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How Europe can deliver: Optimising the division of competences among the EU and its member states


  • Weiss, Stefani
  • Heinemann, Friedrich
  • Berger, Melissa
  • Harendt, Christoph
  • Moessinger, Marc-Daniel
  • Schwab, Thomas


This study aims to give guidance for a better-performing EU through an improved allocation of competences between the European Union and its member states. The study analyses eight specific policies from a wide range of fields with respect to their preferable assignment. The analysis applies a unified quantified approach and is precise in its definition of "counterfactuals". These counterfactuals are understood as conceptual alternatives to the allocation of competences under the status quo. As such, they either relate to a new European competence (if the policy is currently a national responsibility) or a new national competence (if the policy is currently assigned to the EU). The comprehensive, quantification-based assessments indicate that it would be preferable to have responsibility for higher education and providing farmers with income support at the national level. Conversely, a shift of competences to the EU level would be advantageous when it comes to asylum policies, defence, corporate taxation, development aid and a (complementary) unemployment insurance scheme in the euro area. For one policy - railway freight transport - the findings are indeterminate. Overall, the study recommends a differentiated integration strategy comprising both new European policies and a roll-back of EU competences in other fields.

Suggested Citation

  • Weiss, Stefani & Heinemann, Friedrich & Berger, Melissa & Harendt, Christoph & Moessinger, Marc-Daniel & Schwab, Thomas, 2017. "How Europe can deliver: Optimising the division of competences among the EU and its member states," ZEW Expertises, ZEW - Zentrum für Europäische Wirtschaftsforschung / Center for European Economic Research, number 179116, June.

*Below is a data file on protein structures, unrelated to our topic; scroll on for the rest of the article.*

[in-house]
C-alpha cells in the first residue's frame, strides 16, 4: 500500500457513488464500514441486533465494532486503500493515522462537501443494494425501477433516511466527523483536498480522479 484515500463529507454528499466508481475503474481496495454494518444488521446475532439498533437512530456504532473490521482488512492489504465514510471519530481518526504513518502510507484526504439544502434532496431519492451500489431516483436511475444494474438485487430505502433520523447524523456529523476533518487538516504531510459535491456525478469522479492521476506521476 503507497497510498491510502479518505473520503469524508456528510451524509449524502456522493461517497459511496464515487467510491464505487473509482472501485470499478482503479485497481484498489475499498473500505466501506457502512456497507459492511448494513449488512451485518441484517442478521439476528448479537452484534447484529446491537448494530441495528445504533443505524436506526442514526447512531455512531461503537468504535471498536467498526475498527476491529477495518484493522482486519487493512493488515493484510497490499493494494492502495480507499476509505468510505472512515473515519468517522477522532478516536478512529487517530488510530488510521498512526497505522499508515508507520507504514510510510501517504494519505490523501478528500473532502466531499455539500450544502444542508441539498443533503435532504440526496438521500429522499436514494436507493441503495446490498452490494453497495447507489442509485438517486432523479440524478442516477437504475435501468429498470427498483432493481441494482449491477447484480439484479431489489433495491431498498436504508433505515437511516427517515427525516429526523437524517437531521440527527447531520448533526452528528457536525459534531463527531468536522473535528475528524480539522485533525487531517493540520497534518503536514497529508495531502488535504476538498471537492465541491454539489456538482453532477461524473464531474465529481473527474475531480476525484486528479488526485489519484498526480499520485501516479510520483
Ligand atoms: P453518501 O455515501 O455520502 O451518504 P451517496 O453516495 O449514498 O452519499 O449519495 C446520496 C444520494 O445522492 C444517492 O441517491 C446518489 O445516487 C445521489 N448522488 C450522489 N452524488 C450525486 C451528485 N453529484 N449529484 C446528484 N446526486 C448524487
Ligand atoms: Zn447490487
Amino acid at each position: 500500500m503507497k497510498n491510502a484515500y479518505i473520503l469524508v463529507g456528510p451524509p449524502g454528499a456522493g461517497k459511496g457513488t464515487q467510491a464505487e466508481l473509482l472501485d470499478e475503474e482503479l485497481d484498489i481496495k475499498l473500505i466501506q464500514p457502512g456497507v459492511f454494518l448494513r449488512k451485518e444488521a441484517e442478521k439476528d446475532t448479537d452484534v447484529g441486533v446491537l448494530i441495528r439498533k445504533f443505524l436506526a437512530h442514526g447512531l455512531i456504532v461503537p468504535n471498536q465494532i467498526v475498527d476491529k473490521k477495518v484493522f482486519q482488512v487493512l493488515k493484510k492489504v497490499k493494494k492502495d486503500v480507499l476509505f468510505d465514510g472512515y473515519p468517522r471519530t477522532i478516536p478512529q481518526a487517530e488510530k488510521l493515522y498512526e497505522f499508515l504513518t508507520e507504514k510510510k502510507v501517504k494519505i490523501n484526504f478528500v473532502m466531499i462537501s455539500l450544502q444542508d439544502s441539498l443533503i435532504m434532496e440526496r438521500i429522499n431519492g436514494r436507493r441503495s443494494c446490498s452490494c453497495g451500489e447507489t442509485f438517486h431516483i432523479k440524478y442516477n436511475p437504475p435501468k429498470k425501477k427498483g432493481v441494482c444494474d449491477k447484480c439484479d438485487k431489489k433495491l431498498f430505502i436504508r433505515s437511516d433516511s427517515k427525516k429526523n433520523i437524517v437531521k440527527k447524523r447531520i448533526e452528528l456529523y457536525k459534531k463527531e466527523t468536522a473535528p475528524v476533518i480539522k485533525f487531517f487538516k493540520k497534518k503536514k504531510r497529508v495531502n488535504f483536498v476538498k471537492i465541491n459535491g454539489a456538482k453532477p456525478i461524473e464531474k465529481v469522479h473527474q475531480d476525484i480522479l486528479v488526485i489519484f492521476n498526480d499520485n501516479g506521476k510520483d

• Handle: RePEc:zbw:zewexp:179116

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    References listed on IDEAS

    1. Alberto Alesina & Filipe R. Campante & Guido Tabellini, 2008. "Why is Fiscal Policy Often Procyclical?," Journal of the European Economic Association, MIT Press, vol. 6(5), pages 1006-1036, September.
    2. Philippe Aghion & David Hemous & Enisse Kharroubi, 2009. "Credit Constraints, Cyclical Fiscal Policy and Industry Growth," NBER Working Papers 15119, National Bureau of Economic Research, Inc.
    3. Philippe Aghion & Peter Howitt, 2006. "Joseph Schumpeter Lecture Appropriate Growth Policy: A Unifying Framework," Journal of the European Economic Association, MIT Press, vol. 4(2-3), pages 269-314, 04-05.
    4. De Grauwe, Paul & Ji, Yuemei, 2013. "The Legacy of Austerity in the Eurozone," CEPS Papers 8472, Centre for European Policy Studies.
    5. repec:hrv:faseco:34729976 is not listed on IDEAS
    6. Mathias Dolls & Clemens Fuest & Dirk Neumann & Andreas Peichl, 2018. "An unemployment insurance scheme for the euro area? A comparison of different alternatives using microdata," International Tax and Public Finance, Springer;International Institute of Public Finance, vol. 25(1), pages 273-309, February.
    7. Sebastian Dullien & Ferdinand Fichtner, 2012. "Eine gemeinsame Arbeitslosenversicherung für den Euroraum," DIW Wochenbericht, DIW Berlin, German Institute for Economic Research, vol. 79(44), pages 9-15.
    8. Alan J. Auerbach & Daniel R. Feenberg, 2000. "The Significance of Federal Taxes as Automatic Stabilizers," Journal of Economic Perspectives, American Economic Association, vol. 14(3), pages 37-56, Summer.
    9. Beblavý, Miroslav & Maselli, Ilaria, 2014. "An Unemployment Insurance Scheme for the Euro Area: A simulation exercise of two options," CEPS Papers 9889, Centre for European Policy Studies.
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    1. repec:ces:ifosdt:v:71:y:2018:i:12:p:03-26 is not listed on IDEAS

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